As easy as it is to hate Alban and Kara, it’s hard not to be impressed by Frazer and Ullerup’s work week after week. They do such exceptional work it is enjoyable to hate their characters each episode. Frazer has perfectly tapped into the insanity that fuels Hearst. His wild eyes and exaggerated actions give a vivid insight into this psychotic character. Ullerup has spent much of her career playing good characters with good moral standing. If, after this role, she doesn’t get more opportunities to play these rich villainous characters, it will be a casting travesty. This role allows her to display a whole new level of her acting talent. The way she shows Kara outwardly expressing support to both Alban and Blanton while chastising them verbally is a shining example of how tapped into this character she is. For someone who genuinely seems like a gentle, kind soul in real life, to be able to pull off a character as dark and sinister as Kara Brandt is what acting is all about. As stated in previous reviews, Ullerup and Executive Produce Amanda Tapping have shared the screen before, so Tapping is well aware of Ullerup’s range. If she indeed had a hand in casting her as Kara, then kudos to Tapping for seeing the potential and capitalizing on it. Her casting was very well calculated. Frazer and Ullerup do such exceptional work it is enjoyable to hate their characters each episode, and that is said with the utmost respect for these talented performers.
Their characters, however, are on borrowed time. It’s not just the fact that Penelope’s big return is imminent but also that they just crossed the wrong witch in Anacostia. When Hearst set those Spree agents in with her and Sterling, a line was crossed. Also, if not mistaken, those were two of the witches from the dodger camp, including Scylla’s (Amalia Holm) old friend/potential ex, so it’s sad that in the end, Anacostia had to kill them to save Sterling. Yet, to say she saved him isn’t a fair statement either. We don’t know his fate, and he wasn’t looking good when he was last seen. If Sterling doesn’t make it, then Hearst will learn the hard way that there is no force more powerful than a witch scorned. Hearst may be lucky to live long enough to see the fallout from Penelope’s return if Anacostia gets free.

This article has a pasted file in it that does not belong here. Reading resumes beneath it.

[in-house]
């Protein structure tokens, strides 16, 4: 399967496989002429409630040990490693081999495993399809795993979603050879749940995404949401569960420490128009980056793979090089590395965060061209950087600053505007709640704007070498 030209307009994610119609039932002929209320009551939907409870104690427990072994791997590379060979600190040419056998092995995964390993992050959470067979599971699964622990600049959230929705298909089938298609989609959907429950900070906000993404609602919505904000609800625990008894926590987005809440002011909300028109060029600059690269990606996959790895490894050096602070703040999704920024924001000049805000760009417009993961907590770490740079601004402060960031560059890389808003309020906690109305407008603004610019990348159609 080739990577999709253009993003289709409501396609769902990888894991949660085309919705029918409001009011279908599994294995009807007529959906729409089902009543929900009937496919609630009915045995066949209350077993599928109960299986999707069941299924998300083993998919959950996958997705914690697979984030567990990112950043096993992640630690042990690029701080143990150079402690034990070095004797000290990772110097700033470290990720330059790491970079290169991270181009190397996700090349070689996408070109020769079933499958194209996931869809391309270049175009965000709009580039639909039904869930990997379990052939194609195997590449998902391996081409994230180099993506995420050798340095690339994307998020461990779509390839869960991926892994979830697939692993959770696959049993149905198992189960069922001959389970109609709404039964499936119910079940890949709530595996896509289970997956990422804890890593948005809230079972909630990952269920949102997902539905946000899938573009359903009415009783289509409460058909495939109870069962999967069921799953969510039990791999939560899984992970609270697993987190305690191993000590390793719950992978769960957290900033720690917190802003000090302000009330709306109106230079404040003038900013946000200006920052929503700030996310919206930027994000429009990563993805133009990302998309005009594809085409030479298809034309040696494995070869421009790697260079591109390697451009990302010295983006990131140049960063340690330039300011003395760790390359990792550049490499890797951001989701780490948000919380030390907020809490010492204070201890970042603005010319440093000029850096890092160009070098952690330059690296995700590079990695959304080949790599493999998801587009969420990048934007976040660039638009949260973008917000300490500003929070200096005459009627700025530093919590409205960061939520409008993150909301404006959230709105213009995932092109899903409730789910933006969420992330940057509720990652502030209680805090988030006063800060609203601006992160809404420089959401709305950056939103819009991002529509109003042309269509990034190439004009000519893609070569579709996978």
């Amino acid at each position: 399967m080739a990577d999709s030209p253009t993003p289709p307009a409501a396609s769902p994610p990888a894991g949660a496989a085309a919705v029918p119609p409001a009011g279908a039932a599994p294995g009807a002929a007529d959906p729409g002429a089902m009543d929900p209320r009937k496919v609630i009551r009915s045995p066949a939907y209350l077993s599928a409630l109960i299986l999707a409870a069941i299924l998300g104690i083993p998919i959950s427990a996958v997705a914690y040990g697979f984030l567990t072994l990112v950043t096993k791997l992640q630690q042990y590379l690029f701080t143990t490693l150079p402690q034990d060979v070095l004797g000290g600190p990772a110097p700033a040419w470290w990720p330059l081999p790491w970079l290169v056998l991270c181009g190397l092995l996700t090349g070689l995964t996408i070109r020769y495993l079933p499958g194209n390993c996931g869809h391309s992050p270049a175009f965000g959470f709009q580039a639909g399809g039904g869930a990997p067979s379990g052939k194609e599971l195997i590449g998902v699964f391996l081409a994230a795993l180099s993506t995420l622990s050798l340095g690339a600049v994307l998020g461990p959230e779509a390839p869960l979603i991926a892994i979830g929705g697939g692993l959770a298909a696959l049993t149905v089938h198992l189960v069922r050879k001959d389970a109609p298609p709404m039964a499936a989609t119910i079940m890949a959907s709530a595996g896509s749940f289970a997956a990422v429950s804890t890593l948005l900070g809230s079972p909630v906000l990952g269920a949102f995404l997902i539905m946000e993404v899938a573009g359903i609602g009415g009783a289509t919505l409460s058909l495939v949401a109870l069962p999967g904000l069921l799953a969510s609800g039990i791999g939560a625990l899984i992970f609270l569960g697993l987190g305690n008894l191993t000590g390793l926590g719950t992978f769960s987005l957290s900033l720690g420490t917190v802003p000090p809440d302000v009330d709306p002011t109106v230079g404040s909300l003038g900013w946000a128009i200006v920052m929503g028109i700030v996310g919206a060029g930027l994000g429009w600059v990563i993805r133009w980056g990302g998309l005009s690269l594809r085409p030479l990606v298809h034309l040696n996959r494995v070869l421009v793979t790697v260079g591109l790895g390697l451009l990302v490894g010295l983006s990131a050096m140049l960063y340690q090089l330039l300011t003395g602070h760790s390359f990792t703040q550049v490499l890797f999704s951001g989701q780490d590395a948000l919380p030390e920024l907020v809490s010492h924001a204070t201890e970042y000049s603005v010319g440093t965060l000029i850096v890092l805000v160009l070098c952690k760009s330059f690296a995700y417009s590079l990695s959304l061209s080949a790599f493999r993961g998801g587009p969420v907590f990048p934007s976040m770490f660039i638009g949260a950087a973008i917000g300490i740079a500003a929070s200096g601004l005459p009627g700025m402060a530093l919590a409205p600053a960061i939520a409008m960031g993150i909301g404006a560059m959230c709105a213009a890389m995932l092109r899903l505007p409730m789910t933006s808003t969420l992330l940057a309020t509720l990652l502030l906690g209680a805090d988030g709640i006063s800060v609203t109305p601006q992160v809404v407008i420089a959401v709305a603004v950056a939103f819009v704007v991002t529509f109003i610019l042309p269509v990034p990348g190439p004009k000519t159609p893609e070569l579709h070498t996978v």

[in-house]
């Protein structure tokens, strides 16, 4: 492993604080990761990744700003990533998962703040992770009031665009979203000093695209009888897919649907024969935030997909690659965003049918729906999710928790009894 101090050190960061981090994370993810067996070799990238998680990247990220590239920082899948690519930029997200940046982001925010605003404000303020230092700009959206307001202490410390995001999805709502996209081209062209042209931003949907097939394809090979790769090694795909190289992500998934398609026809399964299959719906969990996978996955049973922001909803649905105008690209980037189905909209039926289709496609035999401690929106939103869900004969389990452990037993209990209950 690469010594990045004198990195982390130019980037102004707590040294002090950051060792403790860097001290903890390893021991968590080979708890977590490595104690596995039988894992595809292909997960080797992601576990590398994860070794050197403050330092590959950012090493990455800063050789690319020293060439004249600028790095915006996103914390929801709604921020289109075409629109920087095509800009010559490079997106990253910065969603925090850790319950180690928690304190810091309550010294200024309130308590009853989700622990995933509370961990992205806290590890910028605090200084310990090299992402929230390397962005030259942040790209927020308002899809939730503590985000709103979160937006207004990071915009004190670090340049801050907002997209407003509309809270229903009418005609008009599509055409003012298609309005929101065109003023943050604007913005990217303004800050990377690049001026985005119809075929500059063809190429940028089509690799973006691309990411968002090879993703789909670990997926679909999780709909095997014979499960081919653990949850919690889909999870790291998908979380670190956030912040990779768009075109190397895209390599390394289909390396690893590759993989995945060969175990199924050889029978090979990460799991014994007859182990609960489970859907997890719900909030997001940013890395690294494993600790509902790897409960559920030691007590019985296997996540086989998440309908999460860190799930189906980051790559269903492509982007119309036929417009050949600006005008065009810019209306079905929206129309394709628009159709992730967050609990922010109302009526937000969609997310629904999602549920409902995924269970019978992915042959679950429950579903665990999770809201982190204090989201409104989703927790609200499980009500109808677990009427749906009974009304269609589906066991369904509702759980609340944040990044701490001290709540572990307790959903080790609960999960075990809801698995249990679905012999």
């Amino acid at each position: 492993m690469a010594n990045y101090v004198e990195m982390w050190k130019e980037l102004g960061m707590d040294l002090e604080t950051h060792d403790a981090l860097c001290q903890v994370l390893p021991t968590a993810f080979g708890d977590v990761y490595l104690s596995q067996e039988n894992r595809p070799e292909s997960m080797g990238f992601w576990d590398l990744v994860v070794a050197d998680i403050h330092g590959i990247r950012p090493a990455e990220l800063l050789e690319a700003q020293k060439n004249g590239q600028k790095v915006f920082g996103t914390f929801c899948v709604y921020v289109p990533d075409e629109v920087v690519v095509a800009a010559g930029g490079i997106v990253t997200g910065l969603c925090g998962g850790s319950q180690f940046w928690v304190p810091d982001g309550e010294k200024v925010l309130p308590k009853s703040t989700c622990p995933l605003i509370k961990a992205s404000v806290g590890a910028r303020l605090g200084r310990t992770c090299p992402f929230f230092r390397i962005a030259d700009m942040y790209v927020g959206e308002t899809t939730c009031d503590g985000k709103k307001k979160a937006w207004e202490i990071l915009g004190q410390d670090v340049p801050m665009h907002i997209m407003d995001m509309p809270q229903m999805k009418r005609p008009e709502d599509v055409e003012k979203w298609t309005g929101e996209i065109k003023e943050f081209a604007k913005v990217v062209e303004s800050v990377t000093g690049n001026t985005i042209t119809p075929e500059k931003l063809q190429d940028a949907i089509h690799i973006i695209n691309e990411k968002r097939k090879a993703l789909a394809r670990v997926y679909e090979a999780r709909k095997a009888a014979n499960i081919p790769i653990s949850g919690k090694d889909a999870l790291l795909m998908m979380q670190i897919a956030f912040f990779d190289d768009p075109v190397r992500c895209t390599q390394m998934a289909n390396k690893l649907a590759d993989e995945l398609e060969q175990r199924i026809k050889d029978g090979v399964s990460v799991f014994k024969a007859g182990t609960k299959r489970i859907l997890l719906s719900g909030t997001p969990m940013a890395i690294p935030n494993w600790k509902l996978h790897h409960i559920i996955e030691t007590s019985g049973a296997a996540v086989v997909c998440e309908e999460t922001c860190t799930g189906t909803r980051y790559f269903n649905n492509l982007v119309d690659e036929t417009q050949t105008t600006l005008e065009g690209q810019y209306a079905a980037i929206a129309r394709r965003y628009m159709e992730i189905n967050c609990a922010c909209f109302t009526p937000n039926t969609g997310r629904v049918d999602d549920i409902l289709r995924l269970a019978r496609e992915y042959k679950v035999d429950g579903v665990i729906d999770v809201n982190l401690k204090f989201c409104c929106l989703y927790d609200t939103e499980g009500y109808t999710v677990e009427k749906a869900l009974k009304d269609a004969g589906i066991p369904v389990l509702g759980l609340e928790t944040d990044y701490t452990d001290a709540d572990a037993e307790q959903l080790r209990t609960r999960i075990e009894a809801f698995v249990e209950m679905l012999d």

Even without Penelope’s impeding return, Blanton’s reign as President is on unstable ground since the Camarilla failed to assassinate President Wade. As last week’s review mentioned, things on this show aren’t always as they seem. M (EssHödlmoser), whom we already know works well under pressure, was able to switch the real Wade with a golem. This was a revelation made known when Wade, M, and Petra all showed up at the Marshal’s (Michael Horse) compound, much to the surprise of the entire unit. With Wade very much alive and taking refuge in the Cession with the rogue Bellweather unit, things are surely about to get interesting in the battle for the power of the United States.
It was nice to finally spend some time with Wade as one of the good guys instead of the last two seasons where her loyalty has been uncertain. It’s a new dynamic now to see how much she is willing to do and sacrifice for the witch community. She is a leader standing and fighting for equality for all citizens that we need in real life. President Wade has really proven herself a powerful ally this season. It was nice to see her get a moment of reprieve from the chaos via The Marshal. Those two seem like an unlikely couple but were genuinely cute together. For a moment, they got to just be two everyday people making a connection and hooking up without the weight of the world on their shoulders and they deserved it.